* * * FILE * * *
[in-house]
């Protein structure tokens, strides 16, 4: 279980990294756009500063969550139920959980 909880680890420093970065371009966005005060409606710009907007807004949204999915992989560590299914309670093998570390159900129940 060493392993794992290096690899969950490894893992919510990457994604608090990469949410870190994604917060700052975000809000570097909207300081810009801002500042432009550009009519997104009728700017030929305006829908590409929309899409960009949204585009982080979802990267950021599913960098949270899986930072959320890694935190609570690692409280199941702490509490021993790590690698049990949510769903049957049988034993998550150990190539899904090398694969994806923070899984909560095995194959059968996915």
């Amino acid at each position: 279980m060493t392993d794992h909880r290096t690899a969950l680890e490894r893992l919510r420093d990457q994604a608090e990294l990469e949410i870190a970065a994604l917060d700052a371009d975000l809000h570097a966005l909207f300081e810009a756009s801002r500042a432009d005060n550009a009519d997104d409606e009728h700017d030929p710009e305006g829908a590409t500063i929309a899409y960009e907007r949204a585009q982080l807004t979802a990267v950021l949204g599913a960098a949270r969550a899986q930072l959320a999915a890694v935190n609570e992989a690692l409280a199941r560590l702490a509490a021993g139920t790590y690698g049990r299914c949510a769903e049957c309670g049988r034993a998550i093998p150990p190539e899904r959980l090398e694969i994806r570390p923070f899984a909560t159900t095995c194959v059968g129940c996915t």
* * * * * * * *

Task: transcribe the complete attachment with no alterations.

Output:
[in-house]
């Protein structure tokens, strides 16, 4: 279980990294756009500063969550139920959980 909880680890420093970065371009966005005060409606710009907007807004949204999915992989560590299914309670093998570390159900129940 060493392993794992290096690899969950490894893992919510990457994604608090990469949410870190994604917060700052975000809000570097909207300081810009801002500042432009550009009519997104009728700017030929305006829908590409929309899409960009949204585009982080979802990267950021599913960098949270899986930072959320890694935190609570690692409280199941702490509490021993790590690698049990949510769903049957049988034993998550150990190539899904090398694969994806923070899984909560095995194959059968996915």
């Amino acid at each position: 279980m060493t392993d794992h909880r290096t690899a969950l680890e490894r893992l919510r420093d990457q994604a608090e990294l990469e949410i870190a970065a994604l917060d700052a371009d975000l809000h570097a966005l909207f300081e810009a756009s801002r500042a432009d005060n550009a009519d997104d409606e009728h700017d030929p710009e305006g829908a590409t500063i929309a899409y960009e907007r949204a585009q982080l807004t979802a990267v950021l949204g599913a960098a949270r969550a899986q930072l959320a999915a890694v935190n609570e992989a690692l409280a199941r560590l702490a509490a021993g139920t790590y690698g049990r299914c949510a769903e049957c309670g049988r034993a998550i093998p150990p190539e899904r959980l090398e694969i994806r570390p923070f899984a909560t159900t095995c194959v059968g129940c996915t």